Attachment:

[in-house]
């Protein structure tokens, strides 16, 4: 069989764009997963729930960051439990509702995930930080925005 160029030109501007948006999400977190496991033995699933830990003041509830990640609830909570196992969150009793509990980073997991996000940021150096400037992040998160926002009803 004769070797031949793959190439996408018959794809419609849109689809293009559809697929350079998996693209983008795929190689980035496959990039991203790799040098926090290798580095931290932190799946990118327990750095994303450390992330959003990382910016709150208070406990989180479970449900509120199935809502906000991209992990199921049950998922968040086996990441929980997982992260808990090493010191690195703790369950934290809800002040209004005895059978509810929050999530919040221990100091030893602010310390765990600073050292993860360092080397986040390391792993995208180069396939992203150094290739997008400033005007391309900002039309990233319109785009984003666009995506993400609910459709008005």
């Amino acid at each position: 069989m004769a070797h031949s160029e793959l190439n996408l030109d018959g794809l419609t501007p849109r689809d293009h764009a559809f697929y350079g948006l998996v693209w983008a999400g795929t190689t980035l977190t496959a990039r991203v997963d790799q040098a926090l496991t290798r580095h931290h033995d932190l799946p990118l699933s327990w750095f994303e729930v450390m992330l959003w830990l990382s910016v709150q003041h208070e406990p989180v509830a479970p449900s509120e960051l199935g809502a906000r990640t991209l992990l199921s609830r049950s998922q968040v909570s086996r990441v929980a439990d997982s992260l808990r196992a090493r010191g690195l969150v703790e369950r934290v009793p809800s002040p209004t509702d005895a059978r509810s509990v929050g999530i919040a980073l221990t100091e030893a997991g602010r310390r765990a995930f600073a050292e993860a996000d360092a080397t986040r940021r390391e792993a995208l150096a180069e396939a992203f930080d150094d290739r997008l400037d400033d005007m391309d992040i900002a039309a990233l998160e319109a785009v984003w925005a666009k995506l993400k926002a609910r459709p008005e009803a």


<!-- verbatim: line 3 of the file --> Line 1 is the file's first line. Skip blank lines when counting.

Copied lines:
């Amino acid at each position: 069989m004769a070797h031949s160029e793959l190439n996408l030109d018959g794809l419609t501007p849109r689809d293009h764009a559809f697929y350079g948006l998996v693209w983008a999400g795929t190689t980035l977190t496959a990039r991203v997963d790799q040098a926090l496991t290798r580095h931290h033995d932190l799946p990118l699933s327990w750095f994303e729930v450390m992330l959003w830990l990382s910016v709150q003041h208070e406990p989180v509830a479970p449900s509120e960051l199935g809502a906000r990640t991209l992990l199921s609830r049950s998922q968040v909570s086996r990441v929980a439990d997982s992260l808990r196992a090493r010191g690195l969150v703790e369950r934290v009793p809800s002040p209004t509702d005895a059978r509810s509990v929050g999530i919040a980073l221990t100091e030893a997991g602010r310390r765990a995930f600073a050292e993860a996000d360092a080397t986040r940021r390391e792993a995208l150096a180069e396939a992203f930080d150094d290739r997008l400037d400033d005007m391309d992040i900002a039309a990233l998160e319109a785009v984003w925005a666009k995506l993400k926002a609910r459709p008005e009803a």